Some charters provide students with an exceptional education. Typically those high performers are well-resourced, with strong community support and often with additional funding from philanthropic interests.
Charter schools that don’t attract extra funding and community support are at risk of poor academic and financial performance. The schools receive per-pupil funding that matches traditional public schools, but they’re not subject to the same oversight and accountability standards. State oversight has become even spottier in recent years because staffing has not grown to keep up with the increased number of schools.
Problems have ensued. A 2015 state auditor’s report found that a Kinston charter school’s CEO mismanaged hundreds of thousands of dollars over several years. The school shut down just a few days into the 2013-14 school year, leaving its students academically homeless.
Three Charlotte-area schools also abruptly closed in the last year because of financial woes and poor governance. In all instances, reviewers of these schools’ applications for charters expressed reservations about the schools’ ability to survive and succeed.
And questions continue to dog Eastern North Carolina charter operator Baker Mitchell, Jr., who runs four charter schools and has received millions in taxpayer money through his for-profit companies, which lease the land to the schools and run their operations. His notoriety spurred a critical investigative report by the national media outlet ProPublica last year.
Virtual charters lobby their way into N.C.
The 2014 state budget contained a provision calling for two online charter school companies to establish a four-year pilot program in the state. Supporters of these virtual charter schools say they’re a necessary option for children who don’t do well in traditional schools because they need remedial help or advanced learning; have health issues; full extracurricular or athletic schedules; or are dealing with bullying.
Data from several studies of cyber schools suggests that they do a poor job educating students. The author of one scathing recent report said the schools’ gains in math were so small that it was “literally as though the student did not go to school for the entire year.”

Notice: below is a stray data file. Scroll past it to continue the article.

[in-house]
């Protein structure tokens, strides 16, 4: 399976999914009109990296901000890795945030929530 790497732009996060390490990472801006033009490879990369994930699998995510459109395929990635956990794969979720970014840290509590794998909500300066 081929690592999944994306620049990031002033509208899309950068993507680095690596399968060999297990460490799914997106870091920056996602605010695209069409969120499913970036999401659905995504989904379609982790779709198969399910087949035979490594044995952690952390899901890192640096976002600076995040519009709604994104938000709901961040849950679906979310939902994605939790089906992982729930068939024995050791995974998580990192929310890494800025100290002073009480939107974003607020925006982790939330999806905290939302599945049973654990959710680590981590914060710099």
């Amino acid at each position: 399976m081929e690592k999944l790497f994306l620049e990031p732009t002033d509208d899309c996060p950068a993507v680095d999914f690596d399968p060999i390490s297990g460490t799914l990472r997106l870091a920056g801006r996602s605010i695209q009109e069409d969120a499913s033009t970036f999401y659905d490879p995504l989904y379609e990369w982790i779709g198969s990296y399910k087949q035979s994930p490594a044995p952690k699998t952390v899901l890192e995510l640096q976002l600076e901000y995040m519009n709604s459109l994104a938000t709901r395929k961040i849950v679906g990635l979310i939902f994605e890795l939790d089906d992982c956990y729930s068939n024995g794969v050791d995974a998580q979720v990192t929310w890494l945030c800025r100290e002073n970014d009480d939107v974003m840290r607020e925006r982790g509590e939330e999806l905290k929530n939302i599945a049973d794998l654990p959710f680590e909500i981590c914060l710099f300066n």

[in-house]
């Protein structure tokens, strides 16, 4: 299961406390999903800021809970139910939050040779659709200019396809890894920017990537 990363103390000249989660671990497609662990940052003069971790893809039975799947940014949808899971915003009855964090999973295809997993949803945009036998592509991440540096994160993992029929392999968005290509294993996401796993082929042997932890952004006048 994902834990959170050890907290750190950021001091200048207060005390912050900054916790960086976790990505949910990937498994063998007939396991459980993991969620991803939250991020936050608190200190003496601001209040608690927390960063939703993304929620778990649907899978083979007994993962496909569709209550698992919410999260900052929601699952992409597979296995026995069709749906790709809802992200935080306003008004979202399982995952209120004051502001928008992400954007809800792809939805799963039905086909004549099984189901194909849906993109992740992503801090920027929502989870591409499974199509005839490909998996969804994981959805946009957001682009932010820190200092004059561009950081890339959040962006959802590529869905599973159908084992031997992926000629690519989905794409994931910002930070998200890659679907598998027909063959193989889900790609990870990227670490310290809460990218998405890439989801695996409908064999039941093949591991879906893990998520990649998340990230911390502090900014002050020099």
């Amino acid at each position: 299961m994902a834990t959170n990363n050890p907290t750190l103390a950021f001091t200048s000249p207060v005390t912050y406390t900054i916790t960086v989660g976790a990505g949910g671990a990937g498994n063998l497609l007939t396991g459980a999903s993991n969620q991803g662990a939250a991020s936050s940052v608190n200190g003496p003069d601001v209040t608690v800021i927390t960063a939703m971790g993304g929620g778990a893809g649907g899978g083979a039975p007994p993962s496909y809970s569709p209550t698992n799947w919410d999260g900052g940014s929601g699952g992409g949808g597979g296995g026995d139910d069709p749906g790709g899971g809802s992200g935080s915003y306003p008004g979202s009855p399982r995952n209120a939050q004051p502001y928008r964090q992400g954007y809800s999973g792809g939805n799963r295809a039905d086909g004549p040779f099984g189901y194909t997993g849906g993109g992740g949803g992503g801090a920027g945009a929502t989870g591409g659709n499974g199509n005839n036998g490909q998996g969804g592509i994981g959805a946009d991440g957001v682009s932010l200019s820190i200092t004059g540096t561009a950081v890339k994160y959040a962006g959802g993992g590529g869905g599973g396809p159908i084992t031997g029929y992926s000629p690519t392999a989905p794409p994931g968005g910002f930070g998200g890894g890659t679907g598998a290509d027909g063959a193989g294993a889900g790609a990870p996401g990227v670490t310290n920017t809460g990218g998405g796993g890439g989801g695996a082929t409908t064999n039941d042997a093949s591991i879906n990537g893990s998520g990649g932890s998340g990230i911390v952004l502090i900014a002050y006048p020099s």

The report, issued in October by the Center for Research on Education Outcomes at Stanford University, concluded, in part: “The majority of online charter students had far weaker academic growth in both math and reading compared to their traditional public school peers. To conceptualize this shortfall, it would equate to a student losing 72 days of learning in reading and 180 days of learning in math, based on a 180-day school year.”
One of the companies enlisted to open a virtual charter in North Carolina is K12, Inc., which had lobbied for years for the program. A publicly traded company whose CEO earned $4 million in total compensation for 2014, K12, Inc., backs virtual charter schools across the country, including California-based CAVA (California Virtual Academy).
Jan Cox Golovich quit her job as an online high school teacher at CAVA two years ago, having concluded that her students were being cheated out of an education. “CAVA lets students fail,” she said in an interview with N.C. Policy Watch. “They let the kids go a whole year performing poorly in school and then fail. But CAVA has made their money.”
CAVA was also the subject of a critical report by In the Public Interest, a Washington-based think tank. The report found poor oversight when it came to ensuring accurate student attendance, dramatically lower test scores than their traditional public school counterparts and difficulty accessing technology.
Combined, the two virtual schools in North Carolina could receive up to $66 million a year in taxpayer funds by 2017 if enrollment reaches a combined 6,000 students by then, according to the Associated Press.